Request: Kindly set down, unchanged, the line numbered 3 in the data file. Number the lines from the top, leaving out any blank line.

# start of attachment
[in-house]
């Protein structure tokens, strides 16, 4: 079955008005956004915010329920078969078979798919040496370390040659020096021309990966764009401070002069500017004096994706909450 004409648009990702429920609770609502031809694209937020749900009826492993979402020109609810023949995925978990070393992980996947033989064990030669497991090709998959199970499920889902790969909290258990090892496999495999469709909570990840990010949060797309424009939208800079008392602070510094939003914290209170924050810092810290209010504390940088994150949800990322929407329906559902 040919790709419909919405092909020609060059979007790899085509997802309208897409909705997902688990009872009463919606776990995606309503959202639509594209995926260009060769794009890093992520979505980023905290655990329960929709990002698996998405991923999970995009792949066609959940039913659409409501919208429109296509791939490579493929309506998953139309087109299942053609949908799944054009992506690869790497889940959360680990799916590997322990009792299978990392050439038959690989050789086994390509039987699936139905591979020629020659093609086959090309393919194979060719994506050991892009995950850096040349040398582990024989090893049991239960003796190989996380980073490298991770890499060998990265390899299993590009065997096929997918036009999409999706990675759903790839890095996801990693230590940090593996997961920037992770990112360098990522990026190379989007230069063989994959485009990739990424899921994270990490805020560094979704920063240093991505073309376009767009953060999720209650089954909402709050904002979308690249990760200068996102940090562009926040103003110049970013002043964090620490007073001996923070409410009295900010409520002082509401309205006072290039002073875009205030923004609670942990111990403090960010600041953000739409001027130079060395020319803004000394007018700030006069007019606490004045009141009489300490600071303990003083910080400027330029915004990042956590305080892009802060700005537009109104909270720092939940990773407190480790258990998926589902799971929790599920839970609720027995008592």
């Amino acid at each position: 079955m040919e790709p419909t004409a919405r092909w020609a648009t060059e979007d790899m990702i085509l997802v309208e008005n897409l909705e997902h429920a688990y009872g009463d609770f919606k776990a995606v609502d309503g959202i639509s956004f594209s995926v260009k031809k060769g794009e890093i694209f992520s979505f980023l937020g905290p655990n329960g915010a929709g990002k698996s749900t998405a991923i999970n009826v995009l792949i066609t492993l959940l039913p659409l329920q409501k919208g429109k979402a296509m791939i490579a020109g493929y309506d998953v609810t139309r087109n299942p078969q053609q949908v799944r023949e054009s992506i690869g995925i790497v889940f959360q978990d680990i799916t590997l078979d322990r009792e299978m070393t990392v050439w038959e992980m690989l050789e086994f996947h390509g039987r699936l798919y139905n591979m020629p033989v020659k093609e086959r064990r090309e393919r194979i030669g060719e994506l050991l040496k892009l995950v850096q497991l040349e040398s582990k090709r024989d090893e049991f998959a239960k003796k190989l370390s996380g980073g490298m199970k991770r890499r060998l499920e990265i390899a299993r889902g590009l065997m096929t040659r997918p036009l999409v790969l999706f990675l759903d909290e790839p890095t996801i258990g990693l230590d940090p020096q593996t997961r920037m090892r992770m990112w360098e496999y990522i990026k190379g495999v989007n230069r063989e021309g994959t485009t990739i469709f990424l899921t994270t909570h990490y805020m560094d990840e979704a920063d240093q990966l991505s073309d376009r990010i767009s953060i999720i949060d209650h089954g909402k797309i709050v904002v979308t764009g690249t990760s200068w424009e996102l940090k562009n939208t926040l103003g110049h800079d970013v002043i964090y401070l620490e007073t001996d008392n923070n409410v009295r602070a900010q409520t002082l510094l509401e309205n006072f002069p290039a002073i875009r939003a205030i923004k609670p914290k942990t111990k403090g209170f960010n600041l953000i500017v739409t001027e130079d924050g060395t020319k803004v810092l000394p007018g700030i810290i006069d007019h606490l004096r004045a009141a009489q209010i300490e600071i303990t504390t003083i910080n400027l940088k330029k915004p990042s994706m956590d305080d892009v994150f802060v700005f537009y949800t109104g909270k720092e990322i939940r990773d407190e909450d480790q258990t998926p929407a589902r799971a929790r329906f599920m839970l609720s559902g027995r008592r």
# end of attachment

């Amino acid at each position: 079955m040919e790709p419909t004409a919405r092909w020609a648009t060059e979007d790899m990702i085509l997802v309208e008005n897409l909705e997902h429920a688990y009872g009463d609770f919606k776990a995606v609502d309503g959202i639509s956004f594209s995926v260009k031809k060769g794009e890093i694209f992520s979505f980023l937020g905290p655990n329960g915010a929709g990002k698996s749900t998405a991923i999970n009826v995009l792949i066609t492993l959940l039913p659409l329920q409501k919208g429109k979402a296509m791939i490579a020109g493929y309506d998953v609810t139309r087109n299942p078969q053609q949908v799944r023949e054009s992506i690869g995925i790497v889940f959360q978990d680990i799916t590997l078979d322990r009792e299978m070393t990392v050439w038959e992980m690989l050789e086994f996947h390509g039987r699936l798919y139905n591979m020629p033989v020659k093609e086959r064990r090309e393919r194979i030669g060719e994506l050991l040496k892009l995950v850096q497991l040349e040398s582990k090709r024989d090893e049991f998959a239960k003796k190989l370390s996380g980073g490298m199970k991770r890499r060998l499920e990265i390899a299993r889902g590009l065997m096929t040659r997918p036009l999409v790969l999706f990675l759903d909290e790839p890095t996801i258990g990693l230590d940090p020096q593996t997961r920037m090892r992770m990112w360098e496999y990522i990026k190379g495999v989007n230069r063989e021309g994959t485009t990739i469709f990424l899921t994270t909570h990490y805020m560094d990840e979704a920063d240093q990966l991505s073309d376009r990010i767009s953060i999720i949060d209650h089954g909402k797309i709050v904002v979308t764009g690249t990760s200068w424009e996102l940090k562009n939208t926040l103003g110049h800079d970013v002043i964090y401070l620490e007073t001996d008392n923070n409410v009295r602070a900010q409520t002082l510094l509401e309205n006072f002069p290039a002073i875009r939003a205030i923004k609670p914290k942990t111990k403090g209170f960010n600041l953000i500017v739409t001027e130079d924050g060395t020319k803004v810092l000394p007018g700030i810290i006069d007019h606490l004096r004045a009141a009489q209010i300490e600071i303990t504390t003083i910080n400027l940088k330029k915004p990042s994706m956590d305080d892009v994150f802060v700005f537009y949800t109104g909270k720092e990322i939940r990773d407190e909450d480790q258990t998926p929407a589902r799971a929790r329906f599920m839970l609720s559902g027995r008592r």